The Most Important Meal of the Day

Among stereotypical breakfast foods is one that provides a great opportunity to eat healthily at a low cost: oatmeal.  This is a whole grain food that should keep you feeling full through the morning, and it is very inexpensive.  I typically buy the big store-brand canister of quick oats, which is $3 or less for 30 half-cup servings.  That's 10 cents per bowl.  It takes less than two minutes to prepare.

Now, you might say, "But I don't like the taste of plain oatmeal, and I'll go insane if I have to eat it every day."  Here are some things I often add to my oatmeal to help it taste better, and you can mix and match for variety:

Cinnamon  - zero calories, costs a penny per breakfast
Apple, half, sliced - 40-70 calories,  ~$0.40 (varies by size & price)
Honey, 1 tbsp - 60 calories, ~$0.20 (highly variable)
Walnuts, chopped, 1/8 cup - 50 calories, ~$0.18 (@$4.50/lb)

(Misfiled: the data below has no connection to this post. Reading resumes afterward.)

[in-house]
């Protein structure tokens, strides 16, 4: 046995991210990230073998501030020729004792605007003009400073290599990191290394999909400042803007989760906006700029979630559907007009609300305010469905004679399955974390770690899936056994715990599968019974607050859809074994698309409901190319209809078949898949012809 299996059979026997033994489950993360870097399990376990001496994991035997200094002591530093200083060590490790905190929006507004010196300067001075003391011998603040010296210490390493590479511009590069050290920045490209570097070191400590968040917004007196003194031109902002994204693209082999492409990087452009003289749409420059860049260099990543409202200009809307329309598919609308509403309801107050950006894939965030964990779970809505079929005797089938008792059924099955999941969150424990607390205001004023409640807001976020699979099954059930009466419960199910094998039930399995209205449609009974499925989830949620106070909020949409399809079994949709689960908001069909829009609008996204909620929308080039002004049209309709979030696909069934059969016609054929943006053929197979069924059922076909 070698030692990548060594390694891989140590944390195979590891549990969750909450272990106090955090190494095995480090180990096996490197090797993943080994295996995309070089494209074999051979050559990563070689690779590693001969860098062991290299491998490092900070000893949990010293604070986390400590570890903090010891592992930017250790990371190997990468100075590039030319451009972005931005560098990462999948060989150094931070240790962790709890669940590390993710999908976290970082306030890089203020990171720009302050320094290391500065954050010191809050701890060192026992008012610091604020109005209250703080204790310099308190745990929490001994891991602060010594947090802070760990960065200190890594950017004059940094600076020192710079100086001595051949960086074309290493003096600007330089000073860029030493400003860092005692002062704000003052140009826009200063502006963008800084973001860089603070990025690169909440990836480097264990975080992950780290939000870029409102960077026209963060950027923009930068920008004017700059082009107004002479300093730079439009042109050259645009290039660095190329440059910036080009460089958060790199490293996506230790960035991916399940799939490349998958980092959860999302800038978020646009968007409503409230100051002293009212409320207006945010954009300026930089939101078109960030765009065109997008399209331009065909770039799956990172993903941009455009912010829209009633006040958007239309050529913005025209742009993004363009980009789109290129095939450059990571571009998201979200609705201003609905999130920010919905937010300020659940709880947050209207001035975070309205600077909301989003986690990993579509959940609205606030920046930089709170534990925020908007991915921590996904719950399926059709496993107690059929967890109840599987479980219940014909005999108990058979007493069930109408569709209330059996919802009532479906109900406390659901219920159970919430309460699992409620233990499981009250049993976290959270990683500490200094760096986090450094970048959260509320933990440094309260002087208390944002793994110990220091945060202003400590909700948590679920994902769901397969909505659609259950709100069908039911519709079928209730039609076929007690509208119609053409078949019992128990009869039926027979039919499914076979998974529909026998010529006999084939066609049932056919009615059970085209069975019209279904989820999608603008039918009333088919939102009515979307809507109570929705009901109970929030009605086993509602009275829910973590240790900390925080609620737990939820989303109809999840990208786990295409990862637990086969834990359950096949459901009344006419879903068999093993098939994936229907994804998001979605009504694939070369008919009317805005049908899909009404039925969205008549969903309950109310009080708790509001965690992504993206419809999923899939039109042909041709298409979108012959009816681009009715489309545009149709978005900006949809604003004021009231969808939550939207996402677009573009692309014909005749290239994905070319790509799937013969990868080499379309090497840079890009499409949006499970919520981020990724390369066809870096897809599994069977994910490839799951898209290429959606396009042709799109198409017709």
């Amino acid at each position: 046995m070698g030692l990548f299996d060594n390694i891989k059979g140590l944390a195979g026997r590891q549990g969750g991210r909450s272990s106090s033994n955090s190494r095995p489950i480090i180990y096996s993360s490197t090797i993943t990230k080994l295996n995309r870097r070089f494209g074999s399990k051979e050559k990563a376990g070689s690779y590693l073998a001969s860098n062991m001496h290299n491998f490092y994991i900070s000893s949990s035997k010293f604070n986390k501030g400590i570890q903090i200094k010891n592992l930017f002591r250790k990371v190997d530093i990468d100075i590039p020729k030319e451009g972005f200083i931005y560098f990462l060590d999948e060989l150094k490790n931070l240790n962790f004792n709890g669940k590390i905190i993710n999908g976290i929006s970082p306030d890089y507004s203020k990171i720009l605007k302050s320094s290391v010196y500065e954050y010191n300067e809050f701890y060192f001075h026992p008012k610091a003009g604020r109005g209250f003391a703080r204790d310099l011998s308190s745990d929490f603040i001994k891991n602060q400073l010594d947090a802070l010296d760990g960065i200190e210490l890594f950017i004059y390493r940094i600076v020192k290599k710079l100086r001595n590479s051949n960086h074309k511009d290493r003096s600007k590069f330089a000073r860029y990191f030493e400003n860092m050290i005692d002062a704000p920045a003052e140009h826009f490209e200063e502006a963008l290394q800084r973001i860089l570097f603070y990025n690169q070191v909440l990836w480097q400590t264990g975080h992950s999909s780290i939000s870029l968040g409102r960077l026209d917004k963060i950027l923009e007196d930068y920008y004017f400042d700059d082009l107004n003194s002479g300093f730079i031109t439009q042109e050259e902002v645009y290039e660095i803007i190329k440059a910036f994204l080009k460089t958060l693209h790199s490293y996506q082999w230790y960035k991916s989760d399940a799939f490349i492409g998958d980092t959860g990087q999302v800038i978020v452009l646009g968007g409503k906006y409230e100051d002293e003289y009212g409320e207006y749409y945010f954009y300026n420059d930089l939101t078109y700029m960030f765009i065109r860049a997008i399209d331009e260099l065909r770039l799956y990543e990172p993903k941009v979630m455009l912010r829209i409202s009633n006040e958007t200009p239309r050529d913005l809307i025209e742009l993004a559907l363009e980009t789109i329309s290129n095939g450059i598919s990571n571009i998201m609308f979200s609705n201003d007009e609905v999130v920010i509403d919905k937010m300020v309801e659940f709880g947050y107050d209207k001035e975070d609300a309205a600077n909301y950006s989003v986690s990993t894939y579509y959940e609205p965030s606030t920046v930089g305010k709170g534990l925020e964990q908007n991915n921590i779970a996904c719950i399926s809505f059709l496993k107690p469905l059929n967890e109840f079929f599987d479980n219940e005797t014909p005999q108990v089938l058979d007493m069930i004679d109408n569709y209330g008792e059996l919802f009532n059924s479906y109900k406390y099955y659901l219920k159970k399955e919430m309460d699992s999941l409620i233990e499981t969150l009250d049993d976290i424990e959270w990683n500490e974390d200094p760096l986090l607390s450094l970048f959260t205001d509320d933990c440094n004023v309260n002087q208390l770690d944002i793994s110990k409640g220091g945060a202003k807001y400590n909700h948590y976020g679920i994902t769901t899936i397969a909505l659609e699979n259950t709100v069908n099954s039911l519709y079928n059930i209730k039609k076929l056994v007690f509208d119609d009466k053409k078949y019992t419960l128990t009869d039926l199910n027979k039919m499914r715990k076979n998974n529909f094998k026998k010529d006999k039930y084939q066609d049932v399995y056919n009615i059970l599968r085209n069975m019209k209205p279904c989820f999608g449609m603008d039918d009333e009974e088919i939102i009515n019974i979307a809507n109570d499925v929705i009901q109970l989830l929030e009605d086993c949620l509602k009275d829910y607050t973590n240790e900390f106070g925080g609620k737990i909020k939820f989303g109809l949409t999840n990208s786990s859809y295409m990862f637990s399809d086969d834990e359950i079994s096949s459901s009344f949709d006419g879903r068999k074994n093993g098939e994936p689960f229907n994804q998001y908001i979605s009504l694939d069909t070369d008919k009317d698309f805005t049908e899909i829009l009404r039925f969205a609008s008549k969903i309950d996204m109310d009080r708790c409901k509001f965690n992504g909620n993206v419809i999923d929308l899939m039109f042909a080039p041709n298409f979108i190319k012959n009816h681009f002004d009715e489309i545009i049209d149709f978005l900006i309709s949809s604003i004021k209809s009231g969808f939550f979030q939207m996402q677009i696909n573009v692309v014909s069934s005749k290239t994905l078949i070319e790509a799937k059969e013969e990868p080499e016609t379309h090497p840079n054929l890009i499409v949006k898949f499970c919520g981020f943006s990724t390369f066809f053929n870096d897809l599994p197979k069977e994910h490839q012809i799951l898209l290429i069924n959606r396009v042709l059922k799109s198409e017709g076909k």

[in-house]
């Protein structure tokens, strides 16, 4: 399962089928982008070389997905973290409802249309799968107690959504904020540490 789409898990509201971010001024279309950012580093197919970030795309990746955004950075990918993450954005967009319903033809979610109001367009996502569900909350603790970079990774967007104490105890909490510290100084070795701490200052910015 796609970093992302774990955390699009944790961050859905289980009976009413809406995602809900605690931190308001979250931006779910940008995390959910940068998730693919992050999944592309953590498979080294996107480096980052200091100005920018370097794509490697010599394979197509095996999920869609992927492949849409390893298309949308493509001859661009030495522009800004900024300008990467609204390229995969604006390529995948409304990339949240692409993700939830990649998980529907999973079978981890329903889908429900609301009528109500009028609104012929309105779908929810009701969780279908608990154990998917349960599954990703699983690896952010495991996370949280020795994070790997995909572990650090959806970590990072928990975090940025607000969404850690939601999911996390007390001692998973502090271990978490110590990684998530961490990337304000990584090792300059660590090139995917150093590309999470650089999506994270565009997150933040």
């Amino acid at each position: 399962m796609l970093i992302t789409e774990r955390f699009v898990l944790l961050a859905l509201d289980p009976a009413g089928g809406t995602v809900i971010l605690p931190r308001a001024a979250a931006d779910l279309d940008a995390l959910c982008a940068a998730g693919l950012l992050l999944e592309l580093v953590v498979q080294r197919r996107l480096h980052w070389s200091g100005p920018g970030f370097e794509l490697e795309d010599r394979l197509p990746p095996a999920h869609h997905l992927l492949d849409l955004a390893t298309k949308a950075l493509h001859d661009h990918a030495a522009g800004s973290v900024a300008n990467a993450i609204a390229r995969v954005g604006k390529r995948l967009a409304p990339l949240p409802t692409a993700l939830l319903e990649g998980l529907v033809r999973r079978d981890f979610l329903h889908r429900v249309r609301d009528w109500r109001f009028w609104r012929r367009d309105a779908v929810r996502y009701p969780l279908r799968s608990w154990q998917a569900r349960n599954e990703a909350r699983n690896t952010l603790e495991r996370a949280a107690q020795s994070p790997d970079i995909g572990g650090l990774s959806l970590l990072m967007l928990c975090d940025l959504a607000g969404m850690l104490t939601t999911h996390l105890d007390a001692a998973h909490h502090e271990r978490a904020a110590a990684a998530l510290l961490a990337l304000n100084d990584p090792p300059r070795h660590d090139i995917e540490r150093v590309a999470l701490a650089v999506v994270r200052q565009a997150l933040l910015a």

Grape Nuts, 1/8 cup - 50 calories, ~$0.16 (@$2/box)
Flax Seeds, 1/8 cup - 90 calories, ~$0.15
Banana - 90-130 calories, ~$0.25 (@$0.69/lb)
Sugar Substitute - 0 calories, a few cents per packet or free

So, you can have a variety of pretty healthy and tasty breakfasts for $0.50 or less.  I even splurge sometimes and have a $0.75 bowl of oatmeal with banana, honey, and walnuts.

Even throw in an 8oz glass of delicious Tropicana orange juice (they do not pay me) fortified with calcium and vitamin D for $0.40 or less.  I refuse to pay more than $0.05/oz for juice, and it goes on sale often for less than that.  There's a nutritious breakfast for less than $1 per day per person with only a couple minutes of preparation that even a child can handle.

This is a great option for those of you with kids.  This kind of breakfast will help your children concentrate at school and be healthy.  It doesn't make sense to pay more money for junk cereals that are half sugar, or Pop Tarts, or whatever else, which lead to poor concentration, obesity, and potentially type II Diabetes.

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